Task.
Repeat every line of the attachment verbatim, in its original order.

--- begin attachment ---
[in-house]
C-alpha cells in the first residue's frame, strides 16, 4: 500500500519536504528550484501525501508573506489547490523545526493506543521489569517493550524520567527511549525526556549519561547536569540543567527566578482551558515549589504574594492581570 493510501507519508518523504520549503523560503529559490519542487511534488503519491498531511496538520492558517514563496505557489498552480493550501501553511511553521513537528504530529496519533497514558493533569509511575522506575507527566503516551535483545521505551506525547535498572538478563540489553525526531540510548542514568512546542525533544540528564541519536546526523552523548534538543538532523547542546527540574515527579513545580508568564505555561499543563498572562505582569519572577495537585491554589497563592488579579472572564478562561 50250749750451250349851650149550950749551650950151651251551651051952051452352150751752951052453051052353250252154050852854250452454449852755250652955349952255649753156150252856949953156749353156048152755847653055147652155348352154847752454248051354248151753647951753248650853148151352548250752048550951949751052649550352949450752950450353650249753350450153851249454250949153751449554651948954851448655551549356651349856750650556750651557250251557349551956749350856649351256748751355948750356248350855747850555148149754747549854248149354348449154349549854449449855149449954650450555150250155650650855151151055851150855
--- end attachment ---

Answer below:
[in-house]
C-alpha cells in the first residue's frame, strides 16, 4: 500500500519536504528550484501525501508573506489547490523545526493506543521489569517493550524520567527511549525526556549519561547536569540543567527566578482551558515549589504574594492581570 493510501507519508518523504520549503523560503529559490519542487511534488503519491498531511496538520492558517514563496505557489498552480493550501501553511511553521513537528504530529496519533497514558493533569509511575522506575507527566503516551535483545521505551506525547535498572538478563540489553525526531540510548542514568512546542525533544540528564541519536546526523552523548534538543538532523547542546527540574515527579513545580508568564505555561499543563498572562505582569519572577495537585491554589497563592488579579472572564478562561 50250749750451250349851650149550950749551650950151651251551651051952051452352150751752951052453051052353250252154050852854250452454449852755250652955349952255649753156150252856949953156749353156048152755847653055147652155348352154847752454248051354248151753647951753248650853148151352548250752048550951949751052649550352949450752950450353650249753350450153851249454250949153751449554651948954851448655551549356651349856750650556750651557250251557349551956749350856649351256748751355948750356248350855747850555148149754747549854248149354348449154349549854449449855149449954650450555150250155650650855151151055851150855